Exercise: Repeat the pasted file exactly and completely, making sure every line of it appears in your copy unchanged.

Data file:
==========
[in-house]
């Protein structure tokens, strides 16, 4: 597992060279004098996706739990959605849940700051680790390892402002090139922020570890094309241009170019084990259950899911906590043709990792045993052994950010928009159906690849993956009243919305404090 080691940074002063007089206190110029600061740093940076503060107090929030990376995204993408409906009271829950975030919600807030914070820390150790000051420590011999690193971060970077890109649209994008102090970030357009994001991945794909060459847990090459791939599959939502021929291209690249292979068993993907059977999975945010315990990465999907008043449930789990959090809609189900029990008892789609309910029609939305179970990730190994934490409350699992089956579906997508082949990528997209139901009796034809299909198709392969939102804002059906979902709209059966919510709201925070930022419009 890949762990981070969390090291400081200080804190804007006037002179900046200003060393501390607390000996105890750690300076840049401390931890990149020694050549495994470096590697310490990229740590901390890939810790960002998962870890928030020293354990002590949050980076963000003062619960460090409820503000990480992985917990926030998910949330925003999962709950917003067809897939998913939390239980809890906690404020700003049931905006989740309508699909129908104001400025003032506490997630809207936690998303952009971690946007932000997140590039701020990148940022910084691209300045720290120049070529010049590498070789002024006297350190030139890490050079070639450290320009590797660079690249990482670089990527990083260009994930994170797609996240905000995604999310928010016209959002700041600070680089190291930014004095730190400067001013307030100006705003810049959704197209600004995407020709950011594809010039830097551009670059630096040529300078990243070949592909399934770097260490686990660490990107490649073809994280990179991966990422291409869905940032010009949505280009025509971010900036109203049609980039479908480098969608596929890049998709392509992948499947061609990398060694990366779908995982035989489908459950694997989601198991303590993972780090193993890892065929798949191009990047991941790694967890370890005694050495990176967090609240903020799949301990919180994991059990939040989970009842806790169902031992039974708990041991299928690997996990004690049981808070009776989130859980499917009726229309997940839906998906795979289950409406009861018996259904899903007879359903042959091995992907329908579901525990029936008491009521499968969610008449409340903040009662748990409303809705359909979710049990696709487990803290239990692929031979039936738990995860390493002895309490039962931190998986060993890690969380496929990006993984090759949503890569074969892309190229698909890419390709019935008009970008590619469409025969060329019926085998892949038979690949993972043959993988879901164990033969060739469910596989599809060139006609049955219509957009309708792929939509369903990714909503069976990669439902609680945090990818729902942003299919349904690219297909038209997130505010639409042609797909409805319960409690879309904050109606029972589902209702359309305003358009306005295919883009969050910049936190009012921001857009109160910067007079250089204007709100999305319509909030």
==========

[in-house]
């Protein structure tokens, strides 16, 4: 597992060279004098996706739990959605849940700051680790390892402002090139922020570890094309241009170019084990259950899911906590043709990792045993052994950010928009159906690849993956009243919305404090 080691940074002063007089206190110029600061740093940076503060107090929030990376995204993408409906009271829950975030919600807030914070820390150790000051420590011999690193971060970077890109649209994008102090970030357009994001991945794909060459847990090459791939599959939502021929291209690249292979068993993907059977999975945010315990990465999907008043449930789990959090809609189900029990008892789609309910029609939305179970990730190994934490409350699992089956579906997508082949990528997209139901009796034809299909198709392969939102804002059906979902709209059966919510709201925070930022419009 890949762990981070969390090291400081200080804190804007006037002179900046200003060393501390607390000996105890750690300076840049401390931890990149020694050549495994470096590697310490990229740590901390890939810790960002998962870890928030020293354990002590949050980076963000003062619960460090409820503000990480992985917990926030998910949330925003999962709950917003067809897939998913939390239980809890906690404020700003049931905006989740309508699909129908104001400025003032506490997630809207936690998303952009971690946007932000997140590039701020990148940022910084691209300045720290120049070529010049590498070789002024006297350190030139890490050079070639450290320009590797660079690249990482670089990527990083260009994930994170797609996240905000995604999310928010016209959002700041600070680089190291930014004095730190400067001013307030100006705003810049959704197209600004995407020709950011594809010039830097551009670059630096040529300078990243070949592909399934770097260490686990660490990107490649073809994280990179991966990422291409869905940032010009949505280009025509971010900036109203049609980039479908480098969608596929890049998709392509992948499947061609990398060694990366779908995982035989489908459950694997989601198991303590993972780090193993890892065929798949191009990047991941790694967890370890005694050495990176967090609240903020799949301990919180994991059990939040989970009842806790169902031992039974708990041991299928690997996990004690049981808070009776989130859980499917009726229309997940839906998906795979289950409406009861018996259904899903007879359903042959091995992907329908579901525990029936008491009521499968969610008449409340903040009662748990409303809705359909979710049990696709487990803290239990692929031979039936738990995860390493002895309490039962931190998986060993890690969380496929990006993984090759949503890569074969892309190229698909890419390709019935008009970008590619469409025969060329019926085998892949038979690949993972043959993988879901164990033969060739469910596989599809060139006609049955219509957009309708792929939509369903990714909503069976990669439902609680945090990818729902942003299919349904690219297909038209997130505010639409042609797909409805319960409690879309904050109606029972589902209702359309305003358009306005295919883009969050910049936190009012921001857009109160910067007079250089204007709100999305319509909030």